I’ve often wondered why there are not more books about the relationships between grandparents and grandchildren. There are plenty of books about parenting, but not so many about grandparenting. Guess folks don’t think it’s as important and they’re probably right.
I recall having separation anxiety when my children entered their teens. Back in those days, we lived in town and I saved up to buy a small place in the country to keep our horses and a few cows. When my son and daughter were little, they begged to go with me to the country. In fact, I could hardly sneak off anywhere without one or both in the seat beside me.
Then, suddenly it seemed, they didn’t want to go anymore. That was about the time when they stopped hanging on my every word and started ignoring me. They never stopped watching me, just stopped listening.
I used to say half-seriously that the little girl who used to sit on my knee and bring me iced tea after work went into her room one day and never came out. The son who begged me to play catch or to drive a tractor suddenly seemed more interested in girls and cars.
For the last few years, I have experienced almost the same thing with grandchildren. Lovely, lively babies who laughed at all my antics, loved hugs and kisses, and were easily entertained with the simplest things like a wiener roast or a simple campfire, became easily bored and hard to entertain. With the arrival of smart phones and I-pads, it got worse.
Then, they started to slur their words and fail to articulate what they are trying to say. In other words, they mumbled a lot and talked too fast (and it’s not because of hearing loss). I couldn’t get them to take their eyes off their phones and gadgets long enough to find out anything about their lives. I sort of gave up.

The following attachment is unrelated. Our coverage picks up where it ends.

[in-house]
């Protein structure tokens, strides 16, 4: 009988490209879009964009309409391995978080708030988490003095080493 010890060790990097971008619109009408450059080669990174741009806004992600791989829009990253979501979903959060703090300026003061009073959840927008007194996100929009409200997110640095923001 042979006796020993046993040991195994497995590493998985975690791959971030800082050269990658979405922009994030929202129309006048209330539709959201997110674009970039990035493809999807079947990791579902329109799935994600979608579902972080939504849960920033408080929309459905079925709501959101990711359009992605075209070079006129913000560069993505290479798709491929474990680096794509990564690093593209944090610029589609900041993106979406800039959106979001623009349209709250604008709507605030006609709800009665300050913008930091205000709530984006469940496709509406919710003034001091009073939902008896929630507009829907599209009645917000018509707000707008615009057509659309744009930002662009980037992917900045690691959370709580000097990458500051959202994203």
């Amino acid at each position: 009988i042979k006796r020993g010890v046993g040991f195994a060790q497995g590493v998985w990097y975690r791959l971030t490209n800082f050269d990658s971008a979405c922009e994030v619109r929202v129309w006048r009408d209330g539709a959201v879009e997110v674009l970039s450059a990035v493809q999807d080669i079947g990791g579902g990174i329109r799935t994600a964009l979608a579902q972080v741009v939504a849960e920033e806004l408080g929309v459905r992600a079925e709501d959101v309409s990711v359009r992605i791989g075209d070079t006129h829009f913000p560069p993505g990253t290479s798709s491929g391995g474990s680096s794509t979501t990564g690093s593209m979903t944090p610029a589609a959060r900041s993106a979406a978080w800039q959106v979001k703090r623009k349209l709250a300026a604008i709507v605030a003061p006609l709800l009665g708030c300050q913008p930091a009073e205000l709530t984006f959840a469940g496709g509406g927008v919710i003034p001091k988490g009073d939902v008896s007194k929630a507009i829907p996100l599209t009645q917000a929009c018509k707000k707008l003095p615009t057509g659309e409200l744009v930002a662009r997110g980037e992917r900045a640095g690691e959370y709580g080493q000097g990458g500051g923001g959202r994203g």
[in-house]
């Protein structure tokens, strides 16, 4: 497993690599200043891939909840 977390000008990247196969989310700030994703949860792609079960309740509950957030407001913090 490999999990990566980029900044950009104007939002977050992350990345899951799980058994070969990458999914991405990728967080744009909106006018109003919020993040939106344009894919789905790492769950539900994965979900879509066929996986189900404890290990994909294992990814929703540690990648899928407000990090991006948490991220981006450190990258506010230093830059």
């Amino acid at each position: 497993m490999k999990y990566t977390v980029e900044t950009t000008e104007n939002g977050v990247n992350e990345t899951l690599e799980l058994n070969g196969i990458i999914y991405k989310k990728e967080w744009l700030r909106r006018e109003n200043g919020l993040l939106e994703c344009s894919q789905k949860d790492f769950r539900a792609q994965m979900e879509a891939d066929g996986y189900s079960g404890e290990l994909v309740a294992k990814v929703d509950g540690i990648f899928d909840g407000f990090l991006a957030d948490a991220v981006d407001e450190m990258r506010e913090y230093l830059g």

Jan chastised me. Said she was enjoying their teen years. She loves making pillows and quilts for them and teaching them her craft. I couldn’t relate, especially with the girls. I did not want those sweet little girls to turn into young women. Of course, it was a train that should not be stopped.
Before they got as big as us, we used to keep all seven overnight for a night or two. Those visits were filled with laughter and joy. Tiring, yes, but memorable. But the teen years brought a few arguments (with us and with each other) and they became a little harder work. The bigger kids seemed to take up the whole house plus some. I felt them slipping away.
But this past year has been a good one. Just when you think they have outgrown you for good, one calls to say she wants to drop by and bring her boyfriend before she returns to college in the fall. She doesn’t need our approval, but we are happy she sought it.
Then another called just back from being a camp counselor and wanted to renew old memories by riding my horse. Gave us a warm feeling. She also wrote us a letter at Christmas recounting her fond memories of the fun things we used to do at our place. Good to know she remembers.
Then another one called the other day to ask advice before a job interview. I don’t know if I helped her, but it warmed my heart that she asked.
Getting news that a grandson had begun to heal a rift with his father was also heartwarming. I like to think he was inspired by the great relationship between his father and me.
We still have two in high school and one in middle school. The soon-to-be senior came over the other day and welded some fence for me and washed Jan’s car. The soon-to-be freshman made her first real quilt this year and had some adventures in cooking with GranJan. Our twelve-year-old boy had to have surgery that messed up his summer. But his courage and good humor inspired us all.
Maybe we don’t need an instruction manual or book after all. As my old friend and farrier-philosopher Max Moody said about his grandchildren, “You just gotta pick ‘em up and hug ‘em once in a while.”